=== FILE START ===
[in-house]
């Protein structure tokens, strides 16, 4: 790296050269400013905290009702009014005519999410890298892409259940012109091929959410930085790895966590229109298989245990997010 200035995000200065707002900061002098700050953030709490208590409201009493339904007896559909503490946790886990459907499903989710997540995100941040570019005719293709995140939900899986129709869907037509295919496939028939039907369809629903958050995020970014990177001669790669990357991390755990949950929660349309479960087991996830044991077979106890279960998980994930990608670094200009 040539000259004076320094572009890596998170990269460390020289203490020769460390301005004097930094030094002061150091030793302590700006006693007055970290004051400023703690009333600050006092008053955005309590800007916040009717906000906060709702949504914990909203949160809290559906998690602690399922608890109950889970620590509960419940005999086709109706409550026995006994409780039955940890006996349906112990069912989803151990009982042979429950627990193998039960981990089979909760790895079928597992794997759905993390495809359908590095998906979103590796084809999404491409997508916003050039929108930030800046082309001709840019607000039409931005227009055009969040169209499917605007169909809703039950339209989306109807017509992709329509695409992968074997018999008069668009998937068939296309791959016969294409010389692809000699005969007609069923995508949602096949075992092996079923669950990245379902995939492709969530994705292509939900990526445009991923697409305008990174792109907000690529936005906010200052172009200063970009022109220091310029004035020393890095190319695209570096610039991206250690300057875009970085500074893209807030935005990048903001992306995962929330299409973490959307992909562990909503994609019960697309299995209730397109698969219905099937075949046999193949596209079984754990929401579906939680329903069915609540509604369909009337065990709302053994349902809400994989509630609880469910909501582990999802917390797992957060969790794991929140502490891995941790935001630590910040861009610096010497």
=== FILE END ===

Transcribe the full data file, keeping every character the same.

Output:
[in-house]
């Protein structure tokens, strides 16, 4: 790296050269400013905290009702009014005519999410890298892409259940012109091929959410930085790895966590229109298989245990997010 200035995000200065707002900061002098700050953030709490208590409201009493339904007896559909503490946790886990459907499903989710997540995100941040570019005719293709995140939900899986129709869907037509295919496939028939039907369809629903958050995020970014990177001669790669990357991390755990949950929660349309479960087991996830044991077979106890279960998980994930990608670094200009 040539000259004076320094572009890596998170990269460390020289203490020769460390301005004097930094030094002061150091030793302590700006006693007055970290004051400023703690009333600050006092008053955005309590800007916040009717906000906060709702949504914990909203949160809290559906998690602690399922608890109950889970620590509960419940005999086709109706409550026995006994409780039955940890006996349906112990069912989803151990009982042979429950627990193998039960981990089979909760790895079928597992794997759905993390495809359908590095998906979103590796084809999404491409997508916003050039929108930030800046082309001709840019607000039409931005227009055009969040169209499917605007169909809703039950339209989306109807017509992709329509695409992968074997018999008069668009998937068939296309791959016969294409010389692809000699005969007609069923995508949602096949075992092996079923669950990245379902995939492709969530994705292509939900990526445009991923697409305008990174792109907000690529936005906010200052172009200063970009022109220091310029004035020393890095190319695209570096610039991206250690300057875009970085500074893209807030935005990048903001992306995962929330299409973490959307992909562990909503994609019960697309299995209730397109698969219905099937075949046999193949596209079984754990929401579906939680329903069915609540509604369909009337065990709302053994349902809400994989509630609880469910909501582990999802917390797992957060969790794991929140502490891995941790935001630590910040861009610096010497």